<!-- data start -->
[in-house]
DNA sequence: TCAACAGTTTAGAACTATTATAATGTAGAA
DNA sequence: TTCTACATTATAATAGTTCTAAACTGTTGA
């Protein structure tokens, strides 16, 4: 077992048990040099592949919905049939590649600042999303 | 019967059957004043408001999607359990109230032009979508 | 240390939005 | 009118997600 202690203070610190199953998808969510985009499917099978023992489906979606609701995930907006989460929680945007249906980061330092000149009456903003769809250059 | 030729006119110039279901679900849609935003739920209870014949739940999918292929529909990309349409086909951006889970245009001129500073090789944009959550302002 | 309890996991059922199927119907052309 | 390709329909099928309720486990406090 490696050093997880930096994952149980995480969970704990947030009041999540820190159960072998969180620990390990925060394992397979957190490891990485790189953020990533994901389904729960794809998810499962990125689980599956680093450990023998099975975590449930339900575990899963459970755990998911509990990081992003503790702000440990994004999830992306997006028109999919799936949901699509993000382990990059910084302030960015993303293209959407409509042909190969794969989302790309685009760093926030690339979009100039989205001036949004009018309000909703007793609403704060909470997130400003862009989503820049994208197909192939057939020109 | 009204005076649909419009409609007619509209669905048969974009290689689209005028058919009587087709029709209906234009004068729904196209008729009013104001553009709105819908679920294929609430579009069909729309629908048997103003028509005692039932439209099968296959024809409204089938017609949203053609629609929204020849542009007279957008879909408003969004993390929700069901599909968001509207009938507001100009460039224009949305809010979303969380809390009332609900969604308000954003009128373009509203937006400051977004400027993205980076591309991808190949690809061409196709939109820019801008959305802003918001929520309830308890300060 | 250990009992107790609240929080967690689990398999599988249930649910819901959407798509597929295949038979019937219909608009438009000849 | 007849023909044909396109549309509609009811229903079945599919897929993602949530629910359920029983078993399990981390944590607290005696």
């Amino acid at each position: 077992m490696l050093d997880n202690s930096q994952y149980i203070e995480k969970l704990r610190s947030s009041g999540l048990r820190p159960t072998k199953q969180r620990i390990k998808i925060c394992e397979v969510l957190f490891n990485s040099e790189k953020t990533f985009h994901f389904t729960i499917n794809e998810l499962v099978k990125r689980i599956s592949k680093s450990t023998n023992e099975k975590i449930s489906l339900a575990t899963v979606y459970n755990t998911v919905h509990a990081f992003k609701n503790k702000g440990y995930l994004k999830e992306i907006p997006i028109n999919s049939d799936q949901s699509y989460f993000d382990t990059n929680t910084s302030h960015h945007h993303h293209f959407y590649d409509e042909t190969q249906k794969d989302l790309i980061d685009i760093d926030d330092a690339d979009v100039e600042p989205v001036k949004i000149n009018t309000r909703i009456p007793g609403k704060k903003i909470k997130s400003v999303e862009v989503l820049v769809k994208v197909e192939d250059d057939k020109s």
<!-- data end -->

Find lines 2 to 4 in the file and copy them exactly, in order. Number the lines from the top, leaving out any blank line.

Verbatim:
DNA sequence: TCAACAGTTTAGAACTATTATAATGTAGAA
DNA sequence: TTCTACATTATAATAGTTCTAAACTGTTGA
């Protein structure tokens, strides 16, 4: 077992048990040099592949919905049939590649600042999303 | 019967059957004043408001999607359990109230032009979508 | 240390939005 | 009118997600 202690203070610190199953998808969510985009499917099978023992489906979606609701995930907006989460929680945007249906980061330092000149009456903003769809250059 | 030729006119110039279901679900849609935003739920209870014949739940999918292929529909990309349409086909951006889970245009001129500073090789944009959550302002 | 309890996991059922199927119907052309 | 390709329909099928309720486990406090 490696050093997880930096994952149980995480969970704990947030009041999540820190159960072998969180620990390990925060394992397979957190490891990485790189953020990533994901389904729960794809998810499962990125689980599956680093450990023998099975975590449930339900575990899963459970755990998911509990990081992003503790702000440990994004999830992306997006028109999919799936949901699509993000382990990059910084302030960015993303293209959407409509042909190969794969989302790309685009760093926030690339979009100039989205001036949004009018309000909703007793609403704060909470997130400003862009989503820049994208197909192939057939020109 | 009204005076649909419009409609007619509209669905048969974009290689689209005028058919009587087709029709209906234009004068729904196209008729009013104001553009709105819908679920294929609430579009069909729309629908048997103003028509005692039932439209099968296959024809409204089938017609949203053609629609929204020849542009007279957008879909408003969004993390929700069901599909968001509207009938507001100009460039224009949305809010979303969380809390009332609900969604308000954003009128373009509203937006400051977004400027993205980076591309991808190949690809061409196709939109820019801008959305802003918001929520309830308890300060 | 250990009992107790609240929080967690689990398999599988249930649910819901959407798509597929295949038979019937219909608009438009000849 | 007849023909044909396109549309509609009811229903079945599919897929993602949530629910359920029983078993399990981390944590607290005696």